- can reasonably expect their employer to have work for them to do as long as the contract or arrangement lasts
- is not doing the work as part of their own limited company in an arrangement where the ‘employer’ is actually a customer or client
The best way to tackle this development and avoid a serious holiday pay back payment is to jump right it and conduct a wholescale audit of the arrangements with ‘self-employed’ contractors. If it’s likely that your contractors can consider themselves to be workers, then it’s also likely that they’re entitled to statutory paid leave.
Who else is entitled to paid holiday leave?
All employees and workers, including casual and agency workers have the right to accrue, take, and be paid for holiday leave. They can also build up (‘accrue’) holiday entitlement during maternity, paternity, adoption, and sick leave. And they can request to take holiday at the same time as sick leave.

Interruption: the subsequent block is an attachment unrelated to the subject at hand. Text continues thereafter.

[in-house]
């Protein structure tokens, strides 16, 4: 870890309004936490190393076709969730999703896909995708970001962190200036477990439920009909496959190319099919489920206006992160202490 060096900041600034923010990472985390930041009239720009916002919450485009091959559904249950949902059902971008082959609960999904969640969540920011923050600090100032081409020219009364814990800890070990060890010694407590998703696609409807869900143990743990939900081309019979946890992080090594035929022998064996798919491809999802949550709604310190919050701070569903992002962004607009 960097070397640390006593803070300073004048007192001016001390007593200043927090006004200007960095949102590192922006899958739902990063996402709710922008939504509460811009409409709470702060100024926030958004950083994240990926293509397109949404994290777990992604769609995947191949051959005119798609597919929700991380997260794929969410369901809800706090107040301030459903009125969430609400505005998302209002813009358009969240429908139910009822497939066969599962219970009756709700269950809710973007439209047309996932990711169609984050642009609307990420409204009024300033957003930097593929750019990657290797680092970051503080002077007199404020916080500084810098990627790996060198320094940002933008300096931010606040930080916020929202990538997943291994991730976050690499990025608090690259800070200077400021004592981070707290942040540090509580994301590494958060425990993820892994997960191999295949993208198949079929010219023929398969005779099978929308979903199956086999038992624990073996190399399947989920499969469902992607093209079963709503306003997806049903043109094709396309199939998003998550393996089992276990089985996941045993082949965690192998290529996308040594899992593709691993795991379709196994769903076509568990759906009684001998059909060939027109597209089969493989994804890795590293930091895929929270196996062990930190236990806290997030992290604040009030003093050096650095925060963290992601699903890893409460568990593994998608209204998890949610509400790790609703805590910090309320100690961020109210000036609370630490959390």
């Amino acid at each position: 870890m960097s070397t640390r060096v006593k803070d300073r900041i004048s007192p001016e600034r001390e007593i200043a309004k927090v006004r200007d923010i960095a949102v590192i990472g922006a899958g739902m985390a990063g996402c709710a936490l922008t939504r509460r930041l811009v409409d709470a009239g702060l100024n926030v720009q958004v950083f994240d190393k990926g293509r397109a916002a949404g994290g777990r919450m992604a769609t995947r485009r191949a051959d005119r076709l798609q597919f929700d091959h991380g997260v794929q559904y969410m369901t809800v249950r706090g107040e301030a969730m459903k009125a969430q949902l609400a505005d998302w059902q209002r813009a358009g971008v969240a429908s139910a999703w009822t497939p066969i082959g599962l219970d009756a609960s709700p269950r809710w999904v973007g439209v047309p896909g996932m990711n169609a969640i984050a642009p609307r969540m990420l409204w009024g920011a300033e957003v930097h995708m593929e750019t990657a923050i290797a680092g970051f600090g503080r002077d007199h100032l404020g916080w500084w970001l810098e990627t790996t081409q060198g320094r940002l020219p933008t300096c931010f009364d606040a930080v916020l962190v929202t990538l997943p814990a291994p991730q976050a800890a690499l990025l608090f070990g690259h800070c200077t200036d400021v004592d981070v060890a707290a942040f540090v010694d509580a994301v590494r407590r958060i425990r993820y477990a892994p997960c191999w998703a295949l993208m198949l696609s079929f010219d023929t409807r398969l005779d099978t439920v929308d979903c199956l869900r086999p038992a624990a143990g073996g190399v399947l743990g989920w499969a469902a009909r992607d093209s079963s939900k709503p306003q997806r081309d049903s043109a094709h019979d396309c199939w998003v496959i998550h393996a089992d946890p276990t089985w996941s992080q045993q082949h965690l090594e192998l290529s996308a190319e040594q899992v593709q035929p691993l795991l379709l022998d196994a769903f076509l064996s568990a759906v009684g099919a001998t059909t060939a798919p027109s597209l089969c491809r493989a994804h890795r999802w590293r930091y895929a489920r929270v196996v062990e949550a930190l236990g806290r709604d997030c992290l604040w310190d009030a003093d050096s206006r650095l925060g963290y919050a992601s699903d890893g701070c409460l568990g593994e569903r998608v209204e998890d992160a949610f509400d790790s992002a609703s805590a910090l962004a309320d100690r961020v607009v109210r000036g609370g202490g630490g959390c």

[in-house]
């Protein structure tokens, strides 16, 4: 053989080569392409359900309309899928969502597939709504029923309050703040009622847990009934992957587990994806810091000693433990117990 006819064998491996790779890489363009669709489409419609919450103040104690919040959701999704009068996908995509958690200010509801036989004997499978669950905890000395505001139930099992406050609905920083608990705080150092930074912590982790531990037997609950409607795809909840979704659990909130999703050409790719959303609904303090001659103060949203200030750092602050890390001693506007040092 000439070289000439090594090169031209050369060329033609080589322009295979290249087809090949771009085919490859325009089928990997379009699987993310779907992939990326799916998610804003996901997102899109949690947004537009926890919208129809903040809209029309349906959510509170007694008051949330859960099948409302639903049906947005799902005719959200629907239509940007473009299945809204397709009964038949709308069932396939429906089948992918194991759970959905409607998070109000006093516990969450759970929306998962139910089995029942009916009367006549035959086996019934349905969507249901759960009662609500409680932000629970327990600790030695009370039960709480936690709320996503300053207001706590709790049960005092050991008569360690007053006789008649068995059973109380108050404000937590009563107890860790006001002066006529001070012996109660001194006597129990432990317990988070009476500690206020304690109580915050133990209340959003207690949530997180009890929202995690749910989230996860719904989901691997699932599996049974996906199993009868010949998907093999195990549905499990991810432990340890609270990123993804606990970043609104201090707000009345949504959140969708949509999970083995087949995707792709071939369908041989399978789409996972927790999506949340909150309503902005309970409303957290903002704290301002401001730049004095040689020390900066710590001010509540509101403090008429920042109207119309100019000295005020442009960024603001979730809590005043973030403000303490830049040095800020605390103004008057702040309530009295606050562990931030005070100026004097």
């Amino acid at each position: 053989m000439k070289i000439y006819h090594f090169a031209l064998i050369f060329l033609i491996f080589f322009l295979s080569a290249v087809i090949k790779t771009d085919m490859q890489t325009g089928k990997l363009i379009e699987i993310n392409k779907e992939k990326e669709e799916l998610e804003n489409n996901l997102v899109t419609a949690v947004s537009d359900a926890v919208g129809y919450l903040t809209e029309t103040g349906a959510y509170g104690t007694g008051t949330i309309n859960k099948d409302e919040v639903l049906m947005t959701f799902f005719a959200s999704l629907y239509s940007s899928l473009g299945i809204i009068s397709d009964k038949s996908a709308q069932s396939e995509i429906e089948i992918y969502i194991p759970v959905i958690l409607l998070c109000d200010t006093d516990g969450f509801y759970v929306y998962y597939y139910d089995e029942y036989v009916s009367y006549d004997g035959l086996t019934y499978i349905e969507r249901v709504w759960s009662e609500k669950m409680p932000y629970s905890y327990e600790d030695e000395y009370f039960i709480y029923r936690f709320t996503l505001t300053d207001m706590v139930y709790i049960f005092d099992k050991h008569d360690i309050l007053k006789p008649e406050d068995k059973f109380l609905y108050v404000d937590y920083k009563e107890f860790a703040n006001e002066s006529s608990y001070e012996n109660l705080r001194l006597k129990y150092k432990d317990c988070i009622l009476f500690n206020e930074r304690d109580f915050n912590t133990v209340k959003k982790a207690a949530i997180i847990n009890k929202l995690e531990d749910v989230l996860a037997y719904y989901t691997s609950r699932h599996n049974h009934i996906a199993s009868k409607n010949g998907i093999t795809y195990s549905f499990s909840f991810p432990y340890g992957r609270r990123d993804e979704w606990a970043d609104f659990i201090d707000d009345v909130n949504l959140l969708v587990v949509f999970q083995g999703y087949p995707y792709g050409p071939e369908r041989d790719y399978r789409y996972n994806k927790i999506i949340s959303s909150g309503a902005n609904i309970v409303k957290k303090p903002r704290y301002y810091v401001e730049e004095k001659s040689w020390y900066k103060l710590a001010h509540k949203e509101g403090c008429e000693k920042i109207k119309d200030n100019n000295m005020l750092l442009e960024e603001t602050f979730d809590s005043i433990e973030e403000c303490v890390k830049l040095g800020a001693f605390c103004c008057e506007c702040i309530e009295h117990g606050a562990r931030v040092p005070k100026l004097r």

What about leavers?
Under regulation 14 of the WTR, workers carry on accruing paid leave up to the date of employment termination. That means leavers are entitled to a one-off payment in place of (payment in lieu) any untaken leave, as calculated up to their leave date and regardless of whether they work their notice. Employers can also require employees to take their unused holidays, during their notice period, in keeping with the employee’s employment contract.
Is it OK to pay rolled up holiday pay?